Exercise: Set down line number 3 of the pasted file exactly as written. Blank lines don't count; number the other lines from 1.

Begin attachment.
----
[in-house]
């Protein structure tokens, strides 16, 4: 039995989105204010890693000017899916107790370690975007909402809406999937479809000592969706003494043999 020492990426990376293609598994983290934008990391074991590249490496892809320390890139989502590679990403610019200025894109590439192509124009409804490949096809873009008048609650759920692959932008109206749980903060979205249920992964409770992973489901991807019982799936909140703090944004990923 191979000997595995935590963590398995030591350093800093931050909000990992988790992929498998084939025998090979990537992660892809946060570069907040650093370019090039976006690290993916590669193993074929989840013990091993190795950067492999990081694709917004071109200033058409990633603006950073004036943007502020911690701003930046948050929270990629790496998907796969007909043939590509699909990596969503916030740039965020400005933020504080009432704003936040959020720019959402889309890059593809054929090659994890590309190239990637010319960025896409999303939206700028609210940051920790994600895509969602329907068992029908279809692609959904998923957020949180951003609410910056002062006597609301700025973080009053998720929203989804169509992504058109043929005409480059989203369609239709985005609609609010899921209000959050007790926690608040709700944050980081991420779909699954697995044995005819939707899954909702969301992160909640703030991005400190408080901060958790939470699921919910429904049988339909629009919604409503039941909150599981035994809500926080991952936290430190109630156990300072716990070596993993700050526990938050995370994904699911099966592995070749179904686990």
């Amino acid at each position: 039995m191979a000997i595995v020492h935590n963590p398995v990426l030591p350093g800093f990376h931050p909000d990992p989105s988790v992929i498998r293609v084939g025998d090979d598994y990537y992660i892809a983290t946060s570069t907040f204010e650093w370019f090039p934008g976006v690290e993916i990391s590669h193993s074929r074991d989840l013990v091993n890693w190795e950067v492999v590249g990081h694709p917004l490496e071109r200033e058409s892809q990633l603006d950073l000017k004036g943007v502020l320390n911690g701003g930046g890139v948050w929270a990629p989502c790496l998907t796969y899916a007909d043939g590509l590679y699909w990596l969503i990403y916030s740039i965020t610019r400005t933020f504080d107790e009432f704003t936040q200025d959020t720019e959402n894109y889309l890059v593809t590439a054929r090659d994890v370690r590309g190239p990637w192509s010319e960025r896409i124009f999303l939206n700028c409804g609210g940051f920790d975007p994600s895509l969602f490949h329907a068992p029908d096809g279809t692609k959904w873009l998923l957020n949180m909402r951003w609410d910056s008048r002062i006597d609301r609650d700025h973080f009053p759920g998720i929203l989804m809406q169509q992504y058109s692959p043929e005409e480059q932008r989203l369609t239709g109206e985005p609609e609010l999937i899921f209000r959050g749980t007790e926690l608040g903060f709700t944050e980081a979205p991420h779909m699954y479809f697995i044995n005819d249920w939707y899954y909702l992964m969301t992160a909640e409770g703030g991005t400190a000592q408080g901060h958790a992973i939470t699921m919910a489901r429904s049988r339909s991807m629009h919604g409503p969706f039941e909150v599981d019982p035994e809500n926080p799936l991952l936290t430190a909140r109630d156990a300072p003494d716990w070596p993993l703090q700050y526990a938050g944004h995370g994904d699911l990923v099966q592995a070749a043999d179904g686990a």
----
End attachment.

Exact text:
């Amino acid at each position: 039995m191979a000997i595995v020492h935590n963590p398995v990426l030591p350093g800093f990376h931050p909000d990992p989105s988790v992929i498998r293609v084939g025998d090979d598994y990537y992660i892809a983290t946060s570069t907040f204010e650093w370019f090039p934008g976006v690290e993916i990391s590669h193993s074929r074991d989840l013990v091993n890693w190795e950067v492999v590249g990081h694709p917004l490496e071109r200033e058409s892809q990633l603006d950073l000017k004036g943007v502020l320390n911690g701003g930046g890139v948050w929270a990629p989502c790496l998907t796969y899916a007909d043939g590509l590679y699909w990596l969503i990403y916030s740039i965020t610019r400005t933020f504080d107790e009432f704003t936040q200025d959020t720019e959402n894109y889309l890059v593809t590439a054929r090659d994890v370690r590309g190239p990637w192509s010319e960025r896409i124009f999303l939206n700028c409804g609210g940051f920790d975007p994600s895509l969602f490949h329907a068992p029908d096809g279809t692609k959904w873009l998923l957020n949180m909402r951003w609410d910056s008048r002062i006597d609301r609650d700025h973080f009053p759920g998720i929203l989804m809406q169509q992504y058109s692959p043929e005409e480059q932008r989203l369609t239709g109206e985005p609609e609010l999937i899921f209000r959050g749980t007790e926690l608040g903060f709700t944050e980081a979205p991420h779909m699954y479809f697995i044995n005819d249920w939707y899954y909702l992964m969301t992160a909640e409770g703030g991005t400190a000592q408080g901060h958790a992973i939470t699921m919910a489901r429904s049988r339909s991807m629009h919604g409503p969706f039941e909150v599981d019982p035994e809500n926080p799936l991952l936290t430190a909140r109630d156990a300072p003494d716990w070596p993993l703090q700050y526990a938050g944004h995370g994904d699911l990923v099966q592995a070749a043999d179904g686990a």